Home Suburban Suburban News Hazlet sailor serves aboard Navy warship homeported in Pearl Harbor

Hazlet sailor serves aboard Navy warship homeported in Pearl Harbor


A Hazlet native and 2012 St. John Vianney High School graduate is serving in the U.S. Navy aboard the guided-missile destroyer, USS John Paul Jones.

Seaman Edward Pullis is a culinary specialist aboard the guided-missile destroyer operating out of Pearl Harbor, Hawaii. A Navy culinary specialist is responsible for providing meals to the crew aboard the ship.

“My father passed away in [the terrorist attacks of] Sept. 11 and I knew from a very young age that I wanted to serve for him,” Pullis said.

More than 300 sailors serve aboard the ship, and their jobs are highly specialized and range from maintaining engines to handling weaponry along with a multitude of other assignment that keep the ship mission-ready at all times, according to Navy officials.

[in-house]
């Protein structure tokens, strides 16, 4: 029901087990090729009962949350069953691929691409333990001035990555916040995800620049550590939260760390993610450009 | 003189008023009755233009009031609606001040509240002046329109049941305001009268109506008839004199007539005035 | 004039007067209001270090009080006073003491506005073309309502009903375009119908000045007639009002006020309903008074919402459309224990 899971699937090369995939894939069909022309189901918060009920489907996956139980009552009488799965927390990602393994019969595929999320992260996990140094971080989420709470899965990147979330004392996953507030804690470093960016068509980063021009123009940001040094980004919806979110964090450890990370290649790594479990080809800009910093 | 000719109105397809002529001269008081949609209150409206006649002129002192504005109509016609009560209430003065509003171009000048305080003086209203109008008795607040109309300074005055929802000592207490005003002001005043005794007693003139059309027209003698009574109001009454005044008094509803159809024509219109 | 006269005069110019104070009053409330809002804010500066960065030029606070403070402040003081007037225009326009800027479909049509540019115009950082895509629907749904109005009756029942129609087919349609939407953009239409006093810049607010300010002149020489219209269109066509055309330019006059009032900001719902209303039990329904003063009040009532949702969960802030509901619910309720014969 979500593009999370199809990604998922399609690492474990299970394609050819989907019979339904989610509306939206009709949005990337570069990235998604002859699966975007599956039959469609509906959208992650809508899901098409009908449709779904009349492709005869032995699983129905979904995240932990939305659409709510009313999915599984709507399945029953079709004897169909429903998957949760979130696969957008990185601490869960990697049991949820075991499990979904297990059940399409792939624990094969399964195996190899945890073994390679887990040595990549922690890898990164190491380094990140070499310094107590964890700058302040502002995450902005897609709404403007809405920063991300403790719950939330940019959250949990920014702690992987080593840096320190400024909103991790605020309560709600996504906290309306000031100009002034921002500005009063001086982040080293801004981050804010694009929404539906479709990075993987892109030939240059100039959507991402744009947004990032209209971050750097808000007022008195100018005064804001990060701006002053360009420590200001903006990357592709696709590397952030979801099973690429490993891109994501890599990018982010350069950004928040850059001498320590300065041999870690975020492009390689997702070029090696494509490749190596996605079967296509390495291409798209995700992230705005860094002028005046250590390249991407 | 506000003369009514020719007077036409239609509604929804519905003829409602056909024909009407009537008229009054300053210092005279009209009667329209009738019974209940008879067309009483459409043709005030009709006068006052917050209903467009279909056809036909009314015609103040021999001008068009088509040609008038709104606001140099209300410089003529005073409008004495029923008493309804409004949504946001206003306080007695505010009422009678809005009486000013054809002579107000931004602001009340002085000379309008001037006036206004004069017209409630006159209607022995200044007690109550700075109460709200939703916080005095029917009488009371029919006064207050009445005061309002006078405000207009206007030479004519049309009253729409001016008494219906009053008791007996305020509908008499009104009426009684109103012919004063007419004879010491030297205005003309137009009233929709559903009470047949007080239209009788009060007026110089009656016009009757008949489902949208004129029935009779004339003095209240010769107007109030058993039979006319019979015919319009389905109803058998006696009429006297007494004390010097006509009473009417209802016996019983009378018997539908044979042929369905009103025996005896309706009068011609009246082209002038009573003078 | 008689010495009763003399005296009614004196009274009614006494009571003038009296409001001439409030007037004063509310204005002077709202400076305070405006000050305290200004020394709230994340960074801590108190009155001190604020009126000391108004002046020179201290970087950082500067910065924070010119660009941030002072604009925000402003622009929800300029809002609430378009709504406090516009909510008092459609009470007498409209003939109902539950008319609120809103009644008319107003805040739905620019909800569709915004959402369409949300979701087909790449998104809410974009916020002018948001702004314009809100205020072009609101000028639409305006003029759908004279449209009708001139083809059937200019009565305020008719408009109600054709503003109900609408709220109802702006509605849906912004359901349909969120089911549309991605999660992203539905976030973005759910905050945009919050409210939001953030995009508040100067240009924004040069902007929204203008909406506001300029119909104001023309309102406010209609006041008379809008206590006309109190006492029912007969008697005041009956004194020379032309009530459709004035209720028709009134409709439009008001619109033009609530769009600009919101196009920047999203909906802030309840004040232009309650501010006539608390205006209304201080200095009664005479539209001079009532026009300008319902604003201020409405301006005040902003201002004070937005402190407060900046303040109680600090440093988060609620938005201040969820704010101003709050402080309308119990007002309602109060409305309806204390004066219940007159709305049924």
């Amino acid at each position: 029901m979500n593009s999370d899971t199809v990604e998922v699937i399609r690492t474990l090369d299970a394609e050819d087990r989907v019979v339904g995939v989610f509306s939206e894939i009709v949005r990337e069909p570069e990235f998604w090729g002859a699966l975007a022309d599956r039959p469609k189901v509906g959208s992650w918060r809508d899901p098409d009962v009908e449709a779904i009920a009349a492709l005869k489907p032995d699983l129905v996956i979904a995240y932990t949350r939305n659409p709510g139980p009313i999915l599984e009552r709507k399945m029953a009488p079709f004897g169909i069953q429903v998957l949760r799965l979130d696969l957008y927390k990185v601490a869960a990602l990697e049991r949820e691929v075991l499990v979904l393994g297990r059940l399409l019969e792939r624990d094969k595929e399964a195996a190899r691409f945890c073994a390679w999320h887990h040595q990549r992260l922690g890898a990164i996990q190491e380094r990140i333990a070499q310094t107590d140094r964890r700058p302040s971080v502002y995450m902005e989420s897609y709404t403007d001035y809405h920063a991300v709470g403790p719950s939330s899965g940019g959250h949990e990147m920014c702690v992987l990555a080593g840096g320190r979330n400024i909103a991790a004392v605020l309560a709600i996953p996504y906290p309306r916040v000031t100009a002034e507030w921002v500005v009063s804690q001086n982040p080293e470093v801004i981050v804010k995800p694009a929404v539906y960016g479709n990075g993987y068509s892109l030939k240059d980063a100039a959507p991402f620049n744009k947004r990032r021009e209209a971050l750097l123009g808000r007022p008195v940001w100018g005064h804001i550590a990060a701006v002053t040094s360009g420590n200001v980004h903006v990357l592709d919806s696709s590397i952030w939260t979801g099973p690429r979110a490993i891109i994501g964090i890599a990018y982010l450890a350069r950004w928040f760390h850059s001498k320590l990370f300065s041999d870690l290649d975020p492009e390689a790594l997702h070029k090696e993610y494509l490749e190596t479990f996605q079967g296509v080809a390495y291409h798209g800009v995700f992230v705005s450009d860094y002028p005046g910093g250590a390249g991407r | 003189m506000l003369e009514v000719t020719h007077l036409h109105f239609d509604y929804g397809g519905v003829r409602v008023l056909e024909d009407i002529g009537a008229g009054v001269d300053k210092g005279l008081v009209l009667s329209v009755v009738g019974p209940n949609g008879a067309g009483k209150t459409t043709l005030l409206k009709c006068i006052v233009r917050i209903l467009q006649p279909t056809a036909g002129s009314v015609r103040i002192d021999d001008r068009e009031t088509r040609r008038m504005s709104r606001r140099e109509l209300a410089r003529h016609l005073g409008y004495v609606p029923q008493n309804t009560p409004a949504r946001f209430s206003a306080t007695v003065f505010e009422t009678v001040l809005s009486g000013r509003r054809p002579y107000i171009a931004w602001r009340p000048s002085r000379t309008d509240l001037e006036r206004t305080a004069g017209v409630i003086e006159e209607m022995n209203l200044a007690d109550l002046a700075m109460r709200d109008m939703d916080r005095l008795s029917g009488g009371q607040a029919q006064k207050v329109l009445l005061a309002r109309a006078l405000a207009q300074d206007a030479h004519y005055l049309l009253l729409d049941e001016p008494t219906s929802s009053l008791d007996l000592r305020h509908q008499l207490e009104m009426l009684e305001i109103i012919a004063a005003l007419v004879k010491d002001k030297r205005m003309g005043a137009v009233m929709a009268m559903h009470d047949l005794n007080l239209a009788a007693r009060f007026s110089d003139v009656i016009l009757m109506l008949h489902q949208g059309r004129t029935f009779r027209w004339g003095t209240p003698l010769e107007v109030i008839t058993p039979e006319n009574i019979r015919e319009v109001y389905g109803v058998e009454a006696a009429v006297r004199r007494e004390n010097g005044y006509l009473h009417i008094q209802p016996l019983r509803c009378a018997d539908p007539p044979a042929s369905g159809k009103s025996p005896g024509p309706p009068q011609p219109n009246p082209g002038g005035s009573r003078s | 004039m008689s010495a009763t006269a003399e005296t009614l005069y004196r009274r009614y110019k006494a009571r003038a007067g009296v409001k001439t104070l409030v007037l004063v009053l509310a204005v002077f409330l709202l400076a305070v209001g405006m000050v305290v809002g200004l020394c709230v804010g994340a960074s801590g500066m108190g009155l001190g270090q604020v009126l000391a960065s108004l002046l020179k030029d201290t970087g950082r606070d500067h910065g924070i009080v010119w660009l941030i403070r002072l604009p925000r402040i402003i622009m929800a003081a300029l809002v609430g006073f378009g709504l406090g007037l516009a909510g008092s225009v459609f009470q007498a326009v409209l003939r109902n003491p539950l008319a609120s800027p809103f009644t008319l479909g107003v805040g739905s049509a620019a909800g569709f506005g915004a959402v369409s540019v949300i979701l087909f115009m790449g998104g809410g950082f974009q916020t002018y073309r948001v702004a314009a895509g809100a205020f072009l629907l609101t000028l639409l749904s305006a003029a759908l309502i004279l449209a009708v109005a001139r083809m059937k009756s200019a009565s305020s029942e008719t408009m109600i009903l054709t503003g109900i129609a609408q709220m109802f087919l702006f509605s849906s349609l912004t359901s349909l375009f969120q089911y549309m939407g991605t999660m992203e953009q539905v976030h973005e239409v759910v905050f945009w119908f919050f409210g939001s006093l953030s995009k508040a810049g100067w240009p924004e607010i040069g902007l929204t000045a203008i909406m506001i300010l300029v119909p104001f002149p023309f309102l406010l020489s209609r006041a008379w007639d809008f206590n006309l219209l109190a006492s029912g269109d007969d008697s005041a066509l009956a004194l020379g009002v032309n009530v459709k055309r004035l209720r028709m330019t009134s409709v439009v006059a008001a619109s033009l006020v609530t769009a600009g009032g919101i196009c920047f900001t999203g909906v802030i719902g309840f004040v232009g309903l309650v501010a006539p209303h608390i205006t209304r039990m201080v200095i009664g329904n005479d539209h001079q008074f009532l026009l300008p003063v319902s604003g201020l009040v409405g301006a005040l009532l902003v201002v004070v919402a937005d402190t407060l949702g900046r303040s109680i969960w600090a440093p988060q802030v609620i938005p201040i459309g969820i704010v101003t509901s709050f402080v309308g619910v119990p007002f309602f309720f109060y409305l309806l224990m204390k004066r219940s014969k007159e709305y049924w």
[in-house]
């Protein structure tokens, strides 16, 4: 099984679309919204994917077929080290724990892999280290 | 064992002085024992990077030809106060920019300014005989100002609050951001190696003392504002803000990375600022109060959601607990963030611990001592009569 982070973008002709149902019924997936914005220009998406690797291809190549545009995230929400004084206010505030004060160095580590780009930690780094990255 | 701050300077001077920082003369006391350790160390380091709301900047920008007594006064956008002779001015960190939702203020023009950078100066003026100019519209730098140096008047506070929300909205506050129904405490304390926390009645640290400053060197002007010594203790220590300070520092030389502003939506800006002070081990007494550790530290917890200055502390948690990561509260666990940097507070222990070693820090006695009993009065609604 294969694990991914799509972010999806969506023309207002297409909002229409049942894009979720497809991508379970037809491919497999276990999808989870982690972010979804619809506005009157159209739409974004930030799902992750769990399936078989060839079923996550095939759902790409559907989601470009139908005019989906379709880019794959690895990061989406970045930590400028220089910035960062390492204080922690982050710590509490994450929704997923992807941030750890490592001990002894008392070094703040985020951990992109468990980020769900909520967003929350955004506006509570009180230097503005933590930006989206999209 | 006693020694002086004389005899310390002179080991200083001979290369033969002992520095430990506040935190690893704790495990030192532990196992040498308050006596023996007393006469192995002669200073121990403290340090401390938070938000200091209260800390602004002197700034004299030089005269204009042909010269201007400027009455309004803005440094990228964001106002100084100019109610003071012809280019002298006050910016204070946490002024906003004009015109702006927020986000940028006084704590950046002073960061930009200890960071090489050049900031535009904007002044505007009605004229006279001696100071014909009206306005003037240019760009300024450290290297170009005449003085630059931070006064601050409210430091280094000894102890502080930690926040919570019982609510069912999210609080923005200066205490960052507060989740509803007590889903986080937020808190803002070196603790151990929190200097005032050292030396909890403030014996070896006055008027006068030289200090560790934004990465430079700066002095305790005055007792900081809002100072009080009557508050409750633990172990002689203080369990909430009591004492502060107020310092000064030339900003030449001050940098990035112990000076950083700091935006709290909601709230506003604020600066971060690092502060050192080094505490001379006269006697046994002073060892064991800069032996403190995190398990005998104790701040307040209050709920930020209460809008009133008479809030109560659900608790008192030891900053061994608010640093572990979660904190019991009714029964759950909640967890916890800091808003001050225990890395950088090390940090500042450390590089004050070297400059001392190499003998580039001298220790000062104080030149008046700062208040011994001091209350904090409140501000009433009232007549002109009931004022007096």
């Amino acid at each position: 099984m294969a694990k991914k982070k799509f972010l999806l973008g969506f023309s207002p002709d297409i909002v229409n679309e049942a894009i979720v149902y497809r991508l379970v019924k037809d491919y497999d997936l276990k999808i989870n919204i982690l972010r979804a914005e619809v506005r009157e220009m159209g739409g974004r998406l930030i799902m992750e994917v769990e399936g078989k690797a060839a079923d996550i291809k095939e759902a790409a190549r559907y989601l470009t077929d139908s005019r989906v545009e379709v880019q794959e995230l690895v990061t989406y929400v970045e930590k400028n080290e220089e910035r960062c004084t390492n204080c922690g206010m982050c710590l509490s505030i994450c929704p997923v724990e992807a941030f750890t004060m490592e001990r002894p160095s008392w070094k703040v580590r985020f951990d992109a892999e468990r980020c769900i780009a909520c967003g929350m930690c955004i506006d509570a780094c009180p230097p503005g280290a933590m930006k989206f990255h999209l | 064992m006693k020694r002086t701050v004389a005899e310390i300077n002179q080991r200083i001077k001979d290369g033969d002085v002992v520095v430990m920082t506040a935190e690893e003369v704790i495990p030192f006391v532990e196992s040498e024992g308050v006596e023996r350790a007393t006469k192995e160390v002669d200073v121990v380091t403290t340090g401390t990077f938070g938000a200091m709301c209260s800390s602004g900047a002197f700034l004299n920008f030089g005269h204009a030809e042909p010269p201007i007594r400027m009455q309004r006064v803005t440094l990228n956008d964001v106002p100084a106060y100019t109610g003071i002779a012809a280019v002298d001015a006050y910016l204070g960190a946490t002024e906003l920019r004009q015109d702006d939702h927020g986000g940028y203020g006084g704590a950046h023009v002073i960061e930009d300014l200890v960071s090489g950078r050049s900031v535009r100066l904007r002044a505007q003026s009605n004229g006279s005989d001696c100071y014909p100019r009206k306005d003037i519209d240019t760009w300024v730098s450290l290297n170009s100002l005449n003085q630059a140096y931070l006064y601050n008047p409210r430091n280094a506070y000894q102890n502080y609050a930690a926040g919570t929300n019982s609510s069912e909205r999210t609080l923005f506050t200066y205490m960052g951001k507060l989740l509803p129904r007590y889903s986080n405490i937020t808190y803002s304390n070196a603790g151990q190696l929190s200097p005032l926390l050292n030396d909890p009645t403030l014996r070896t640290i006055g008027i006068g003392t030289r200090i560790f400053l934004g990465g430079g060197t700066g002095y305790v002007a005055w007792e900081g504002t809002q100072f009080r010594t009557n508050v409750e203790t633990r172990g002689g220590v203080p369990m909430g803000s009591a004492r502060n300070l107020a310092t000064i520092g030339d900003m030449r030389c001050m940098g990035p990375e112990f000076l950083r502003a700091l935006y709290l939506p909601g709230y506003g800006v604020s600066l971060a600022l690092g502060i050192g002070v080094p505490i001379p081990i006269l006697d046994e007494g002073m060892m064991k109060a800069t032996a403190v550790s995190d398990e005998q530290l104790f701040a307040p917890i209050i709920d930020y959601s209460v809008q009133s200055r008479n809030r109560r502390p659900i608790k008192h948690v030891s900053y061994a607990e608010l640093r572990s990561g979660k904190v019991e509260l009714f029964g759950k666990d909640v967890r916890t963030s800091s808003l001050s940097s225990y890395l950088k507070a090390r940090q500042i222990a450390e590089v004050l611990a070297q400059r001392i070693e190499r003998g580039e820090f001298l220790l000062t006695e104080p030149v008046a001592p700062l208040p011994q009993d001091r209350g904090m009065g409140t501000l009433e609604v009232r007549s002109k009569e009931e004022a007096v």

Fast, maneuverable, and technically advanced, destroyers provide credible combat power, at and from the sea.

Navy guided-missile destroyers are multi-mission ships that can operate independently or as part of a larger group of ships at sea, Navy officials explained. They are equipped with tomahawk missiles, torpedoes, guns and a phalanx close-in weapons system.

Challenging living conditions build strong fellowship among the crew. The crew is motivated, and can quickly adapt to changing conditions. It is a busy life of specialized work, watches and drills. Serving aboard a guided-missile destroyer instills accountability and toughness and fosters initiative and integrity.

“I am the first to serve in my immediate family,” Pullis said. “I am serving for a really good reason. Ever since I was a kid I wanted to join. Now I feel even more pride and honor since being a part of the Navy. I am doing it not only for my dad, but my family as a whole.”

As a member of one of the U.S. Navy’s most relied-upon assets, Pullis and other sailors know they are part of a legacy that will last beyond their lifetimes providing the Navy the nation needs.

“Serving in the Navy is something I always wanted to do,” Pullis said. “It was a goal for so long, and now that I am here it is time to continue setting goals to make my career even better.”

This article was written by Kayla Turnbow of the Navy Office of Community Outreach.

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